To leave a mark! I think of success as a concept which progresses during one’s lifespan, in certain continuous moments, and then disappears but its effect remains – good or evil – in different shades. Generally as an artist, not specifically as a musician, I believe that when a person walks into the space where my art is happening – by any means – and leaves a different person than the one who came in, if only the change has happened the way I intended it to, I’ve succeeded.

What advice could you give to new starting musicians who are yet to find their style or role within the world of music?

Most importantly, stay away from the dogma. Let your very own gift of music reaches its way out and don’t force your inner light to shine in a particular way because it won’t! Only that way you can establish yourself to be un-ignorable!

Instead of looking for exposure, aim for being bold. Pay attention to your social life but remember that technically, your brilliance gets built up in alone-time. Protect yourself from distractions. Have discipline in practicing and never give up the hard work. Also, pay attention to giving rest to your body and mind when necessary. Be genuine. Explore. When it comes to performing or composing, don’t play or write anything you don’t truly believe in.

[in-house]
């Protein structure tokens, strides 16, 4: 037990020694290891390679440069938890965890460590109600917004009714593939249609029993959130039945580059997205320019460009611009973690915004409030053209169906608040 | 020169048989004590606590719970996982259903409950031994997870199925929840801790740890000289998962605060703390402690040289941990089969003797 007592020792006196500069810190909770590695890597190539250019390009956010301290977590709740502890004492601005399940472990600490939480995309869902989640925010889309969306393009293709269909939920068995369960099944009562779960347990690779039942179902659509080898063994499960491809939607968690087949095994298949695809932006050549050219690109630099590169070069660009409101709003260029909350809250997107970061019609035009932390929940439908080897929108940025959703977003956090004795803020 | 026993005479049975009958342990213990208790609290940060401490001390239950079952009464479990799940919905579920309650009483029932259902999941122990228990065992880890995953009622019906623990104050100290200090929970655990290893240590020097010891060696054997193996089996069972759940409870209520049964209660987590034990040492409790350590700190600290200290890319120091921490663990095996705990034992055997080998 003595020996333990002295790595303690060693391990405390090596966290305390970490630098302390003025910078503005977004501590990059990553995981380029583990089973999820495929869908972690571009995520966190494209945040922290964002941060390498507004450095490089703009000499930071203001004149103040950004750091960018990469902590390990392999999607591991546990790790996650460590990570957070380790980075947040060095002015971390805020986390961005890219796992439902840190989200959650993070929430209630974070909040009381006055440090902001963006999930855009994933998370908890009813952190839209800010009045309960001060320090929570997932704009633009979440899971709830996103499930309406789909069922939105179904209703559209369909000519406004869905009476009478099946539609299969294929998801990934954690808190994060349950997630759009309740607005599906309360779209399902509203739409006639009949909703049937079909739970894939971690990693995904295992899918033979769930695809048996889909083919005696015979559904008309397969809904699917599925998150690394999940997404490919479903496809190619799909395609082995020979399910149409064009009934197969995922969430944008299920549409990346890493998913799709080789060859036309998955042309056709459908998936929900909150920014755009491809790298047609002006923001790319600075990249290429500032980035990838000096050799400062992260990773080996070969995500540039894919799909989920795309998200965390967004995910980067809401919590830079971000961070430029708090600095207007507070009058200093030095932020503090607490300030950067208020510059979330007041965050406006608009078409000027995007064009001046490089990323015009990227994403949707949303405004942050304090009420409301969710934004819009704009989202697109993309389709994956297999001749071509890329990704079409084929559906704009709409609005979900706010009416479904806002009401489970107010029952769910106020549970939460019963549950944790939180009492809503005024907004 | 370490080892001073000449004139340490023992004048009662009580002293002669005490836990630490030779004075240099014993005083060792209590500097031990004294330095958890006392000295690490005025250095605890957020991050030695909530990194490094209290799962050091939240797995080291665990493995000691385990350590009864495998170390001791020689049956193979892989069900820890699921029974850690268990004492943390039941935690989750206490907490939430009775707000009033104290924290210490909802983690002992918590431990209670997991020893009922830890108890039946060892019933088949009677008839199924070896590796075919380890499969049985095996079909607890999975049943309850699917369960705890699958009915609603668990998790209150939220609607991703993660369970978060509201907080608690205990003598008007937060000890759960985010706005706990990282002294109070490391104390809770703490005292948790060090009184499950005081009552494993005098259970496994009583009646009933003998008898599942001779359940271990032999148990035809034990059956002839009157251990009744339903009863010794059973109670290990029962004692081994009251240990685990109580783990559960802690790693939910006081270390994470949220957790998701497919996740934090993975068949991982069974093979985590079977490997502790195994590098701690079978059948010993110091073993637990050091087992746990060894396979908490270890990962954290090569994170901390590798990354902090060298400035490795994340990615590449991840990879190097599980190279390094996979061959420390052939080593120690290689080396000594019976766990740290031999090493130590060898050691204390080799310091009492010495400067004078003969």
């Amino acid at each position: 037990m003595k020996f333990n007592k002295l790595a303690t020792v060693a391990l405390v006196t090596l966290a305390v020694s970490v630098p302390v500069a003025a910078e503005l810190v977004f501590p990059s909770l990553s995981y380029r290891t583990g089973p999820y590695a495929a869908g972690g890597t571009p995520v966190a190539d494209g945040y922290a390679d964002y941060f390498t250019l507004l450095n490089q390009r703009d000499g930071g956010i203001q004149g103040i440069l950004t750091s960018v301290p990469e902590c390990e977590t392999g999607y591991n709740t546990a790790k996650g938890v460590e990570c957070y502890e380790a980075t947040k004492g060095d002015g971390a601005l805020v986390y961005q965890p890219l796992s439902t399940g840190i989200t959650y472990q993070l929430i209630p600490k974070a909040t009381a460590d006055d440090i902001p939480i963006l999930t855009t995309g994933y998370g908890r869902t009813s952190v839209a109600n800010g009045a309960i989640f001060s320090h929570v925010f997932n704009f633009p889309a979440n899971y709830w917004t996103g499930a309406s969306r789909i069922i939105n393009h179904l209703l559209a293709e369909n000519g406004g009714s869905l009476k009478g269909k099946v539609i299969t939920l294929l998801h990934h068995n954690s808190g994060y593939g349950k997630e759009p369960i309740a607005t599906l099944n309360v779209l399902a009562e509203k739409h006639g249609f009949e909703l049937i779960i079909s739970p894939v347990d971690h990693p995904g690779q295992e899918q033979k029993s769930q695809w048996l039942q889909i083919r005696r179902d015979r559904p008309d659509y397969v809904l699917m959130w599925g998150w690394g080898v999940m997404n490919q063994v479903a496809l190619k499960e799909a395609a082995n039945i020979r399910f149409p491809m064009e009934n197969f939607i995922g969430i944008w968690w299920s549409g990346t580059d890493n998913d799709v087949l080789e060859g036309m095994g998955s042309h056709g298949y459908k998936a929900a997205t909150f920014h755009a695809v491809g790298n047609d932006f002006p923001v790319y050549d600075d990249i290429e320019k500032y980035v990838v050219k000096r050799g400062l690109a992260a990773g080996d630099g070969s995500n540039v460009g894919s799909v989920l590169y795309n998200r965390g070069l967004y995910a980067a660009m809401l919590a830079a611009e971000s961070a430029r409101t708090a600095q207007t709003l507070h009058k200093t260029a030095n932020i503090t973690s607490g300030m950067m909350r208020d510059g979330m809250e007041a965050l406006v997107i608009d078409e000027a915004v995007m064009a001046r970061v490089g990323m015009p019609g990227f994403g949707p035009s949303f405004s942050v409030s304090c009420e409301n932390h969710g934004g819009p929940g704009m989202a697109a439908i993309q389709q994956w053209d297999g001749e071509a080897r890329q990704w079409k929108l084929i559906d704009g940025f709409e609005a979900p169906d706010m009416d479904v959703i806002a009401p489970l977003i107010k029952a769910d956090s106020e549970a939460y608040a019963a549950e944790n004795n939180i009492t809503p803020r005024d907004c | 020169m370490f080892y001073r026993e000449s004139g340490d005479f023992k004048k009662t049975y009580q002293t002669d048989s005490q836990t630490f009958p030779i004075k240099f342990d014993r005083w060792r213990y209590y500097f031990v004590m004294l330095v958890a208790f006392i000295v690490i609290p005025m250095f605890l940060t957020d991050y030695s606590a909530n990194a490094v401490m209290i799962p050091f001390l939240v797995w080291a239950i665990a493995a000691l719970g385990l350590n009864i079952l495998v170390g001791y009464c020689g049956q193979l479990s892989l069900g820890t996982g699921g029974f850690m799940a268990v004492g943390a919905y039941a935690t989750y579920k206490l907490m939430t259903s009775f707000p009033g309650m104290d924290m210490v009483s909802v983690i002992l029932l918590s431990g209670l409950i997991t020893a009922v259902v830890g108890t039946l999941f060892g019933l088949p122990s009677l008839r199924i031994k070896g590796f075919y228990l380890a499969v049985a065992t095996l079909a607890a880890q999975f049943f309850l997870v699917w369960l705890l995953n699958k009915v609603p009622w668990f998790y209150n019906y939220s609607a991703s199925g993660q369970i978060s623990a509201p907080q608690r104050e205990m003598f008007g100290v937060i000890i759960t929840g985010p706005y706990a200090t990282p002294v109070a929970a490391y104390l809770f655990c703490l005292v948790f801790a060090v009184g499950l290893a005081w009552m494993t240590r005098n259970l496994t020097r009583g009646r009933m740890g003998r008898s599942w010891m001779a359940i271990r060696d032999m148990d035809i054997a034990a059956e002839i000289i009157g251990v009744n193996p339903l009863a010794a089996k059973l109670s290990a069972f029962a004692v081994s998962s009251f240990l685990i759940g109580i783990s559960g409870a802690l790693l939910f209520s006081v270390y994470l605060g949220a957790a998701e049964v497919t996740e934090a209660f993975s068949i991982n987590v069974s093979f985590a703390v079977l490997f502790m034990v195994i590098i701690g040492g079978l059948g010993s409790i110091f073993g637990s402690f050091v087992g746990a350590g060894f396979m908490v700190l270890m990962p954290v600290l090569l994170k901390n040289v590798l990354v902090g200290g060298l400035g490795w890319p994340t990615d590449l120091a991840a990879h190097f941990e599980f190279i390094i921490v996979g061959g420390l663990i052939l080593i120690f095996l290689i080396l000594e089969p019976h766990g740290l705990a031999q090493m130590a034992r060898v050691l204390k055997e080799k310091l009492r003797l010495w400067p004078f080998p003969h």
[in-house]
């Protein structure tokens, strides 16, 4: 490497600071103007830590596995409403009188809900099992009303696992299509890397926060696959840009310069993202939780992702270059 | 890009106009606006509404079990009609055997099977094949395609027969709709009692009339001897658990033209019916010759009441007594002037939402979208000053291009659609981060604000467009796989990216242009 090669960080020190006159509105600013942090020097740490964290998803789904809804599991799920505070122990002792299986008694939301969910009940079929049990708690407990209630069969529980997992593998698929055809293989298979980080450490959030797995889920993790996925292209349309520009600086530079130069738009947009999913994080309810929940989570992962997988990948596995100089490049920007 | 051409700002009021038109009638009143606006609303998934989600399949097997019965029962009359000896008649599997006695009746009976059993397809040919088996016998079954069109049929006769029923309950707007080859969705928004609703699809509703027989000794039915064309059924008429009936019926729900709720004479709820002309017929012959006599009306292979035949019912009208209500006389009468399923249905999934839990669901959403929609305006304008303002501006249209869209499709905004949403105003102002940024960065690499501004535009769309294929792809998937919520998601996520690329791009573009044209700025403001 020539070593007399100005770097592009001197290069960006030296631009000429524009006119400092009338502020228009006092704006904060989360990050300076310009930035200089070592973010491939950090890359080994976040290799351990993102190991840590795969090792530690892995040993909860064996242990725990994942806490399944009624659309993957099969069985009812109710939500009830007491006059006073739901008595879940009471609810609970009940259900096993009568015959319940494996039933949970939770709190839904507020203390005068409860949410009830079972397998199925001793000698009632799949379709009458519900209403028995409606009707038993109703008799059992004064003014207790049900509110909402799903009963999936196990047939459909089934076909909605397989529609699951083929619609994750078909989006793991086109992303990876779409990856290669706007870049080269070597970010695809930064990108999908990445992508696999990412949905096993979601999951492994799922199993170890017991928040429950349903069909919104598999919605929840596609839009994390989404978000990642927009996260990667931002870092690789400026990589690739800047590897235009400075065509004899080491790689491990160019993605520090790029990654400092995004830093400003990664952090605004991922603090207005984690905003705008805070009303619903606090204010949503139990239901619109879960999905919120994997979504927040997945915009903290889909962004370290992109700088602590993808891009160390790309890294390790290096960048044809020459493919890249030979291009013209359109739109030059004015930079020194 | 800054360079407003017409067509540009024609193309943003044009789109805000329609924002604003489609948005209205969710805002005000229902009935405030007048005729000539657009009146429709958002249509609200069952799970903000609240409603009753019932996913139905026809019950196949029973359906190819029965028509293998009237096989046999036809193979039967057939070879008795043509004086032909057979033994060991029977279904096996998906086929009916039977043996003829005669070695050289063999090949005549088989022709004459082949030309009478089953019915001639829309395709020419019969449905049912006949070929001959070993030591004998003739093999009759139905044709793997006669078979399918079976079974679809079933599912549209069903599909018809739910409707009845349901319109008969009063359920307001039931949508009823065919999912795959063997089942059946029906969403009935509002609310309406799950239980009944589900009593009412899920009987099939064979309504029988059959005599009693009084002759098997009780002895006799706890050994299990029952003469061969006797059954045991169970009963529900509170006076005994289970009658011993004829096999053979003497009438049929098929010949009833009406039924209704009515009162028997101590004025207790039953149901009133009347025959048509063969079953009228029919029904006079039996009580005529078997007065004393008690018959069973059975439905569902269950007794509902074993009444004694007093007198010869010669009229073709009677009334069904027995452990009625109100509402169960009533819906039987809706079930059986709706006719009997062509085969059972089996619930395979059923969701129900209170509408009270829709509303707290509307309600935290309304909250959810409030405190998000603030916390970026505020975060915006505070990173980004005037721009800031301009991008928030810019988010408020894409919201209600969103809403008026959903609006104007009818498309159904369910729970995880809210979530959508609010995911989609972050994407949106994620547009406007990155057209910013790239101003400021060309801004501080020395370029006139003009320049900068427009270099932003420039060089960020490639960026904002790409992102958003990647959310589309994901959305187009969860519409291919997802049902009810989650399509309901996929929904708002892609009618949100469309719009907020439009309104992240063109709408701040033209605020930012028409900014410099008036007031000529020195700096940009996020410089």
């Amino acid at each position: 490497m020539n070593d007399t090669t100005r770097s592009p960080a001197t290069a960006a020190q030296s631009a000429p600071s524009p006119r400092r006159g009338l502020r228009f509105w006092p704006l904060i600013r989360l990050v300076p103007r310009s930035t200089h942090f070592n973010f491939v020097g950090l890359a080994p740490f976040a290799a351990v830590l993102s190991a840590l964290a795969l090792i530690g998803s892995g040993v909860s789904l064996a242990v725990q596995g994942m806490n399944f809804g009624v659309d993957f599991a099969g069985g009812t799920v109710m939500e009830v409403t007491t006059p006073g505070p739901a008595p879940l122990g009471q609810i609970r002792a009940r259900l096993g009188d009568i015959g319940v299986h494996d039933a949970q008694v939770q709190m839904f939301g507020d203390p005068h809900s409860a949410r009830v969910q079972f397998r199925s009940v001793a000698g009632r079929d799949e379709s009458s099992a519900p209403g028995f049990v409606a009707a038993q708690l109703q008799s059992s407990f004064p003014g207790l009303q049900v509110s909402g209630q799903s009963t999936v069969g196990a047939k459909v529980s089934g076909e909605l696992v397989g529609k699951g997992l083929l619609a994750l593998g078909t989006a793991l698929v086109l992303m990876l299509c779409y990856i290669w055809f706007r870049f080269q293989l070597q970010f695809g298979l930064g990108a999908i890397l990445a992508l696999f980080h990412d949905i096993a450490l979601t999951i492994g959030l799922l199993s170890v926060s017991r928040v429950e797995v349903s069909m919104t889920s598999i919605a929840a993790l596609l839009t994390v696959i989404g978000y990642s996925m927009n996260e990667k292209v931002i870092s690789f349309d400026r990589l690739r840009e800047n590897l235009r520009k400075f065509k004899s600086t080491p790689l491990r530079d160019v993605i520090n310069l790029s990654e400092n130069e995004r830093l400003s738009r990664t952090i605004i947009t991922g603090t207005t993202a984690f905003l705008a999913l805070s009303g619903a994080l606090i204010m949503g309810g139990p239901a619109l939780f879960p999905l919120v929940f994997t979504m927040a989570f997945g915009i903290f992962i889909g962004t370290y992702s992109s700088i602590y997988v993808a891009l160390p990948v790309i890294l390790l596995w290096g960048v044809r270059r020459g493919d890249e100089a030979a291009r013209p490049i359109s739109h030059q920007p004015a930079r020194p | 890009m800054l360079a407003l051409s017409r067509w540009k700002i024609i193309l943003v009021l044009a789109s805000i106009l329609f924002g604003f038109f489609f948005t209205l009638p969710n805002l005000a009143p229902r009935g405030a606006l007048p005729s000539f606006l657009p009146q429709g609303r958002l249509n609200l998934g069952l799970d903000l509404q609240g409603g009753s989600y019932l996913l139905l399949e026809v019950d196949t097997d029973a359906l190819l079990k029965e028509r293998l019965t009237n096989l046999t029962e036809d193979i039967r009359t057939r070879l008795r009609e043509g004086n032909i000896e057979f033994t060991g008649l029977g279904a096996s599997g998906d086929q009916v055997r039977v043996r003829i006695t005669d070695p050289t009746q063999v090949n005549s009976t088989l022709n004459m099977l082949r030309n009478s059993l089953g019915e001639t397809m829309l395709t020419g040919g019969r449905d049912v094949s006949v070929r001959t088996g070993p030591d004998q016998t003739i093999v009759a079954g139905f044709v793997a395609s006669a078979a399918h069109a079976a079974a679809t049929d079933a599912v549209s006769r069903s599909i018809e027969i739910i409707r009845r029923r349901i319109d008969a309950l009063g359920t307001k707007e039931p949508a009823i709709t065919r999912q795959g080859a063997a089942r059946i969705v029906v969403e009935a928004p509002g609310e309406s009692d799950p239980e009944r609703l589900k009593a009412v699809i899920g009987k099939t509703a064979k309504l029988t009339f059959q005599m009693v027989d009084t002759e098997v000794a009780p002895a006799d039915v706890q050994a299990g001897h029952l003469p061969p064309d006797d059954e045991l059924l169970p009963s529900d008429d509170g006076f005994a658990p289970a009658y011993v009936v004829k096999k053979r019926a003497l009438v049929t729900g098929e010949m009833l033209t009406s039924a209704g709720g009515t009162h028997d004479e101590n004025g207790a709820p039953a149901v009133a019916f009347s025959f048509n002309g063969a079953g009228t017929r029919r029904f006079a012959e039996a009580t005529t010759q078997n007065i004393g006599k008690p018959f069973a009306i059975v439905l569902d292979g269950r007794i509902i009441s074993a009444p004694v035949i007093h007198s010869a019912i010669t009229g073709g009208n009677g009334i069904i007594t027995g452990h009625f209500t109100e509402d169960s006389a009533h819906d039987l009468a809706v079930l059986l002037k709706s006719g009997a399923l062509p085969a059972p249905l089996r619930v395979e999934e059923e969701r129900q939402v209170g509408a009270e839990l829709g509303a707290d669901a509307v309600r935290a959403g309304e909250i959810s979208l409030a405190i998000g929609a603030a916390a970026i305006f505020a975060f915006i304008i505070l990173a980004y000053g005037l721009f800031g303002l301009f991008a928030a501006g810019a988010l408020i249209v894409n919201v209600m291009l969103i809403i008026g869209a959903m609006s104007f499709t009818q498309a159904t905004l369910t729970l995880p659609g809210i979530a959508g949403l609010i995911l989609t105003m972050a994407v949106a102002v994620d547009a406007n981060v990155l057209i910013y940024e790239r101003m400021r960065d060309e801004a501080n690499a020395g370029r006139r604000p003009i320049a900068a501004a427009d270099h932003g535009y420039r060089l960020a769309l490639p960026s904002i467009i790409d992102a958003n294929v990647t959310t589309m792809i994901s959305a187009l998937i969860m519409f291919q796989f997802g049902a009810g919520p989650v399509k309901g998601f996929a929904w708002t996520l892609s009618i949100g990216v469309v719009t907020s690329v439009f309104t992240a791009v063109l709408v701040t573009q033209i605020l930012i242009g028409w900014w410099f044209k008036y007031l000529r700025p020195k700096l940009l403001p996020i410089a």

If you love it, know about it! Without getting yourself educated about music theory, you have nowhere to base your music on! So, study harmony, form, orchestration, etc; Not necessarily in an academic environment.

If you could sit down for a chat with anyone at all, past or present, who would you choose, and what would you ask them about?

Probably either Benjamin Zander or Aphex Twin! From Benjamin I’d ask “why to make music in the 21st century?” and from Aphex Twin, I’d ask “how to make music in the 21st century?“!

Who or what were the most significant influences on your music?

Production-wise, over the years I’ve collected lots of records and music that I love. I guess nowadays that’s a good reference point to look for the influences. Philip Glass’s original Glassworks release was a game-changer; Also, another big influence was Arvo Pärt’s Tabula Rasa and Frates. Max Richter’s Memoryhouse, Tool’s 10,000Days, etc.

In real life, there were also many precious moments – like the first time I spent time with a modular synthesizer, or the first time I noticed the reverb in a chamber hall.

Also, I’m under the influence of musical characteristics from the composers I love: Beethoven, Schumann, Ravel, Prokofiev, Elgar, Bach, Glass, Pärt…

Is there anything else we should know?

You should know that I appreciate your effort for the interview! It’s crucial to support independent artists we love in any way possible even kind feedback – Otherwise, there will be no scene for most of the great music we haven’t heard yet!

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Check out Pedram Babaiee on Facebook & Instagram or visit his Website.

Rebecca Cullen

Founder & Editor

Founder, Editor, Musician & MA Songwriter